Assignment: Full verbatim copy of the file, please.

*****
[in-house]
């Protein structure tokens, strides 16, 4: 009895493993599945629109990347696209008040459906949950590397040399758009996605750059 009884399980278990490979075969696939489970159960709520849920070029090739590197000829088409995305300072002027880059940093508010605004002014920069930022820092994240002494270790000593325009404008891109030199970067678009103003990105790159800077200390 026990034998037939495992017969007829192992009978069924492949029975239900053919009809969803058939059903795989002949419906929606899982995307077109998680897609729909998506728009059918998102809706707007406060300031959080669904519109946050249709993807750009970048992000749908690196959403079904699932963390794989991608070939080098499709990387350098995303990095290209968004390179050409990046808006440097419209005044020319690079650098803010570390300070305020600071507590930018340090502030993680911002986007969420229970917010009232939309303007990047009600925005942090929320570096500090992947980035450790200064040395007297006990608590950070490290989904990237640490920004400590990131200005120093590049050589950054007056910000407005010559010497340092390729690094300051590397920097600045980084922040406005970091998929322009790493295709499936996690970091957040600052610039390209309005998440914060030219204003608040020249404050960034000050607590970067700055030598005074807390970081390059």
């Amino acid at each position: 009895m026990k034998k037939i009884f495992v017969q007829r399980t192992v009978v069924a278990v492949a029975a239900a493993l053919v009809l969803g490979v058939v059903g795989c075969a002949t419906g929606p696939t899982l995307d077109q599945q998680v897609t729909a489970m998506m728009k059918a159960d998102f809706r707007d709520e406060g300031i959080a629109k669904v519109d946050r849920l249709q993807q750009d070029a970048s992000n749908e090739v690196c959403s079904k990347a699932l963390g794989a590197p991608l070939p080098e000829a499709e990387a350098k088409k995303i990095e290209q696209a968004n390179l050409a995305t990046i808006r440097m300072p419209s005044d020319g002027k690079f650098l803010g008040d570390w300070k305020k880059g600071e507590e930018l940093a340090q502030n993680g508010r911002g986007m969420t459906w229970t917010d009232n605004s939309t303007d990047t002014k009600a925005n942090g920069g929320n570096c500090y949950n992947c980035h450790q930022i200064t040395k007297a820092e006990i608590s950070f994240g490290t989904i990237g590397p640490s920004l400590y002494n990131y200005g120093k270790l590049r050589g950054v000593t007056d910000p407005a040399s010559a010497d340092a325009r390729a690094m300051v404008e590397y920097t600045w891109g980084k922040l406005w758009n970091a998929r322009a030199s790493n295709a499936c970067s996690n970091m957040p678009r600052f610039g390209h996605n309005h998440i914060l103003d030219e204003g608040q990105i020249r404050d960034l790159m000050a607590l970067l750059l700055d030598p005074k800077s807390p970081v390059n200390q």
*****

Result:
[in-house]
């Protein structure tokens, strides 16, 4: 009895493993599945629109990347696209008040459906949950590397040399758009996605750059 009884399980278990490979075969696939489970159960709520849920070029090739590197000829088409995305300072002027880059940093508010605004002014920069930022820092994240002494270790000593325009404008891109030199970067678009103003990105790159800077200390 026990034998037939495992017969007829192992009978069924492949029975239900053919009809969803058939059903795989002949419906929606899982995307077109998680897609729909998506728009059918998102809706707007406060300031959080669904519109946050249709993807750009970048992000749908690196959403079904699932963390794989991608070939080098499709990387350098995303990095290209968004390179050409990046808006440097419209005044020319690079650098803010570390300070305020600071507590930018340090502030993680911002986007969420229970917010009232939309303007990047009600925005942090929320570096500090992947980035450790200064040395007297006990608590950070490290989904990237640490920004400590990131200005120093590049050589950054007056910000407005010559010497340092390729690094300051590397920097600045980084922040406005970091998929322009790493295709499936996690970091957040600052610039390209309005998440914060030219204003608040020249404050960034000050607590970067700055030598005074807390970081390059």
């Amino acid at each position: 009895m026990k034998k037939i009884f495992v017969q007829r399980t192992v009978v069924a278990v492949a029975a239900a493993l053919v009809l969803g490979v058939v059903g795989c075969a002949t419906g929606p696939t899982l995307d077109q599945q998680v897609t729909a489970m998506m728009k059918a159960d998102f809706r707007d709520e406060g300031i959080a629109k669904v519109d946050r849920l249709q993807q750009d070029a970048s992000n749908e090739v690196c959403s079904k990347a699932l963390g794989a590197p991608l070939p080098e000829a499709e990387a350098k088409k995303i990095e290209q696209a968004n390179l050409a995305t990046i808006r440097m300072p419209s005044d020319g002027k690079f650098l803010g008040d570390w300070k305020k880059g600071e507590e930018l940093a340090q502030n993680g508010r911002g986007m969420t459906w229970t917010d009232n605004s939309t303007d990047t002014k009600a925005n942090g920069g929320n570096c500090y949950n992947c980035h450790q930022i200064t040395k007297a820092e006990i608590s950070f994240g490290t989904i990237g590397p640490s920004l400590y002494n990131y200005g120093k270790l590049r050589g950054v000593t007056d910000p407005a040399s010559a010497d340092a325009r390729a690094m300051v404008e590397y920097t600045w891109g980084k922040l406005w758009n970091a998929r322009a030199s790493n295709a499936c970067s996690n970091m957040p678009r600052f610039g390209h996605n309005h998440i914060l103003d030219e204003g608040q990105i020249r404050d960034l790159m000050a607590l970067l750059l700055d030598p005074k800077s807390p970081v390059n200390q």